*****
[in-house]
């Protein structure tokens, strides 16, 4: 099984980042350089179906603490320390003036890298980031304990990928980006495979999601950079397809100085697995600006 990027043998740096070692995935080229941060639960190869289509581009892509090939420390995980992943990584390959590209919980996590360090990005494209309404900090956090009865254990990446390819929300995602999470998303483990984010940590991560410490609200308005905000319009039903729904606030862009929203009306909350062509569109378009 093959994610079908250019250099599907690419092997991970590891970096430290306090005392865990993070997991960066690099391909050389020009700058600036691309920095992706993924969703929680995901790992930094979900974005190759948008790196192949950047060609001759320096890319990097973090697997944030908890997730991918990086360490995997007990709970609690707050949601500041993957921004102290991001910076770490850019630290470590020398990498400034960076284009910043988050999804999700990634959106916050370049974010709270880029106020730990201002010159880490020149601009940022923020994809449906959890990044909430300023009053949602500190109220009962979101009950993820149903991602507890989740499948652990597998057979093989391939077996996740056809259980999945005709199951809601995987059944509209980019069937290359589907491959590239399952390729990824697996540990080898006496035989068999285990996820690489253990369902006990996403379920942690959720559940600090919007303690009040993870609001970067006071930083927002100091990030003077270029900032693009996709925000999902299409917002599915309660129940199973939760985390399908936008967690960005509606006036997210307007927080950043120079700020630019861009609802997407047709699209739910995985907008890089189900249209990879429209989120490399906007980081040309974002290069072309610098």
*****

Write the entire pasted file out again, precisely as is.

[in-house]
């Protein structure tokens, strides 16, 4: 099984980042350089179906603490320390003036890298980031304990990928980006495979999601950079397809100085697995600006 990027043998740096070692995935080229941060639960190869289509581009892509090939420390995980992943990584390959590209919980996590360090990005494209309404900090956090009865254990990446390819929300995602999470998303483990984010940590991560410490609200308005905000319009039903729904606030862009929203009306909350062509569109378009 093959994610079908250019250099599907690419092997991970590891970096430290306090005392865990993070997991960066690099391909050389020009700058600036691309920095992706993924969703929680995901790992930094979900974005190759948008790196192949950047060609001759320096890319990097973090697997944030908890997730991918990086360490995997007990709970609690707050949601500041993957921004102290991001910076770490850019630290470590020398990498400034960076284009910043988050999804999700990634959106916050370049974010709270880029106020730990201002010159880490020149601009940022923020994809449906959890990044909430300023009053949602500190109220009962979101009950993820149903991602507890989740499948652990597998057979093989391939077996996740056809259980999945005709199951809601995987059944509209980019069937290359589907491959590239399952390729990824697996540990080898006496035989068999285990996820690489253990369902006990996403379920942690959720559940600090919007303690009040993870609001970067006071930083927002100091990030003077270029900032693009996709925000999902299409917002599915309660129940199973939760985390399908936008967690960005509606006036997210307007927080950043120079700020630019861009609802997407047709699209739910995985907008890089189900249209990879429209989120490399906007980081040309974002290069072309610098």